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“I aspire to adopt and follow Prime Minister D. S Senanayake’s vision” – President

23 Mar 2023 - {{hitsCtrl.values.hits}}      

  • Even before 1943, Sri Lanka was the second most developed nation after Japan as a result of Mr. Senanayake’s policies

By Kamanthi Wickramasinghe

A commemoration event to mark the 71st death anniversary of the first Prime Minister of Ceylon, D. S Senanayake was held at the Independence Square yesterday. 

The event was graced by the presence of President Ranil Wickremesinghe. Speaking at the event, President Wickremesinghe said that the late Prime Minister’s vision should be taken as an example.   

“I spoke about the IMF agreement in Parliament today with much regret. We have become a bankrupt nation, 75 years after Prime Minister D. S Senanayake worked to bring independence to this country. However, I’m happy that we now have a chance to restructure debts and restore the country back to normalcy. But I wonder how we got into this situation. Even before 1943, Sri Lanka was the second most developed nation after Japan as a result of Mr. Senanayake’s policies. We provided loans to England. But what happened to us? Countries such as war-torn South Korea, Malaysia, Singapore, Indonesia, Thailand, Vietnam and Bangladesh have transformed into developed nations. China and India are developing nations. But why did we fall back?,” he questioned.  

President Wickremesinghe stressed on two elements Prime Minister D S. Senanayake introduced to develop this country, one being the Sri Lankan identity. “People of all religions obliged to the King at the time. When Sri Lanka achieved independence, even though the King was still the symbolic leader at the time, Prime Minister Senanayake requested all people to protect their Sri Lankan identity. He said that the rights of the majority Sinhalese and that of minority groups should be safeguarded and to allow them to exercise their freedom. But we developed a nationalist agenda in 1956 and this was followed by an ethnic conflict. Therefore, if we are to move forward as a nation, we need to do so while keeping the Sri Lankan identity in mind.”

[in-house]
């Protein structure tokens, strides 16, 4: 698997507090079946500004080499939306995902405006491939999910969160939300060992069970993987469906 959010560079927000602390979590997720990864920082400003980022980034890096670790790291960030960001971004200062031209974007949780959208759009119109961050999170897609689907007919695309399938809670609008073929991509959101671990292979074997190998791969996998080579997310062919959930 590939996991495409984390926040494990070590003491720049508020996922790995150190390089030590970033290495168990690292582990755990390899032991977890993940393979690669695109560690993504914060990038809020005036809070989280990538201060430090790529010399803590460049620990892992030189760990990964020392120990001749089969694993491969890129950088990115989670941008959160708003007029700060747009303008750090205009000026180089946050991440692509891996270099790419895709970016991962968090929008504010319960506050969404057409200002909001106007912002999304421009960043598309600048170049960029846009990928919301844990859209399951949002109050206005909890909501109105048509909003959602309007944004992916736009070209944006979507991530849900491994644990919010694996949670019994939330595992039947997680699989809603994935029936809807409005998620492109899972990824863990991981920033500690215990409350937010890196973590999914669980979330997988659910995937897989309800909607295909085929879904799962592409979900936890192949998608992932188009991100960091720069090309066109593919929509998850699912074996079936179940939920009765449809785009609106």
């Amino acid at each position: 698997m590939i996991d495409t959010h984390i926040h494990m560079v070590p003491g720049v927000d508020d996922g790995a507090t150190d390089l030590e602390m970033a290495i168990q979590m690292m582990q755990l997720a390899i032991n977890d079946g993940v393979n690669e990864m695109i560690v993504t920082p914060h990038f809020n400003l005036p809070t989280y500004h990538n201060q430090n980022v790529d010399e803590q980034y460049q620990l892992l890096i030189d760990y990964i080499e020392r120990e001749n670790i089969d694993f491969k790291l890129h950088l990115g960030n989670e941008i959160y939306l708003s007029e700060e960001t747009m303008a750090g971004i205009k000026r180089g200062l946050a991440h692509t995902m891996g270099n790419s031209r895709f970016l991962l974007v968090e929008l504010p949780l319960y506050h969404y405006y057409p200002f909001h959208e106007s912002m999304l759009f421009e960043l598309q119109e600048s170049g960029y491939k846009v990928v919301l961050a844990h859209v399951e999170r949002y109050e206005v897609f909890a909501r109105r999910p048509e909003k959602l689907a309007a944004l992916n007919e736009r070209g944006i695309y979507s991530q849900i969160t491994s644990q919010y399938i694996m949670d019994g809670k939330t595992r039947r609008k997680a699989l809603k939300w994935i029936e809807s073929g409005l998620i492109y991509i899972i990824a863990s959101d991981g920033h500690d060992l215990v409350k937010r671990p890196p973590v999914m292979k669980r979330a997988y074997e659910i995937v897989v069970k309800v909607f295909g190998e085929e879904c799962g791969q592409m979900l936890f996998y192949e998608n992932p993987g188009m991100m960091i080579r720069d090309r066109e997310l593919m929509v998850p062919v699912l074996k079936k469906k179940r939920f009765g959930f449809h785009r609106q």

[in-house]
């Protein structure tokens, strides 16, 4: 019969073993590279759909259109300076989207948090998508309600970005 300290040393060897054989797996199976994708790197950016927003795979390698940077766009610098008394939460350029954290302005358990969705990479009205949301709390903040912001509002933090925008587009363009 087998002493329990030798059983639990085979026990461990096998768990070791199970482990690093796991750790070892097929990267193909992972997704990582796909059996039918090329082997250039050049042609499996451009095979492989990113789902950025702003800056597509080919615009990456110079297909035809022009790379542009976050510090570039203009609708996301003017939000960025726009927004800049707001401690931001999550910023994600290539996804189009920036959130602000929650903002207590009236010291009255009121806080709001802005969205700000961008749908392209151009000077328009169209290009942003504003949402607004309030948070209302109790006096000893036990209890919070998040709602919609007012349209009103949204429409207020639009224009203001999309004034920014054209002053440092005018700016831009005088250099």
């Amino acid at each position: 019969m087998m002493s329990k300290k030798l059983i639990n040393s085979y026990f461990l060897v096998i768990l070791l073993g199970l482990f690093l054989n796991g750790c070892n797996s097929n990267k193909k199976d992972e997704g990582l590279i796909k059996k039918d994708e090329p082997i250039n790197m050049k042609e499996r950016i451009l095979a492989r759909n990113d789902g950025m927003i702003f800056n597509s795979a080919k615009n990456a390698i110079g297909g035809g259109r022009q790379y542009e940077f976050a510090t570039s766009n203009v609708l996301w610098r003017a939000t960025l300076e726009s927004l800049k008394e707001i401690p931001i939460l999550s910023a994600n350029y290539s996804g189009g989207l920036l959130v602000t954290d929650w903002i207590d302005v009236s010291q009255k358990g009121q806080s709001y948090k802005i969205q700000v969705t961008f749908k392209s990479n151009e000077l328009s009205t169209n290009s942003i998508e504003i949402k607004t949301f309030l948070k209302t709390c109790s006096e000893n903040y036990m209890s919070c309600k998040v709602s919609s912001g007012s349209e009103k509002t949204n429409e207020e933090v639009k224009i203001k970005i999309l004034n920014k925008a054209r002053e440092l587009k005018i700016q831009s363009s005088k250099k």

“This country failed due to extremist and religious ideologies,” he continued. “Singapore didn’t allow that to happen. Secondly, Mr. Senanayake brought a proposal to establish a free market economy; to privatize manufacturing and business activities. But instead, the government imposed taxes to develop the country. This allowed us to have a free education and health system and there was a lot of money. But today, this money isn’t sufficient to improve the education or health sectors. These institutions were then transformed into public and state-owned enterprises. But now we need to take one step ahead.”  

President Wickremesinghe further said that the government should now provide an economic support programme to provide services to the people. “Even at the time, Mr. Senanayake requested to handover these activities to the private sector. A majority of the private sector comprised Sinhalese people. However, the socialist campaign to protect the Sinhalese in fact destroyed the Sinhalese. The lands and businesses were owned by Sinhalese, they had insurance and other facilities as well. But eventually they were brought to their knees. Had this continued, this country would have developed further. But this country moved away from Prime Minister Senanayake’s vision. But I aspire to adopt and follow his vision. We removed his political heritage and this was subsequently adopted by Lee Kwan Yew and Singapore. Now our people say that we want to become Singapore. Is this politics? 75 years ago if we adopted his vision, it wouldn’t have led to the downfall of this country. We now have to move forward. I don’t want to adopt outdated economic policies. The Sinhalese, Tamils, Muslims and Burghers have a lot of capabilities. Let the government perform their duties and while allowing the business community to carry out their tasks. This way, we will be able to transform into a powerful economy in less than 100 year’s time,” he said in his concluding remarks while adding that an attitudinal shift is paramount at this crucial hour.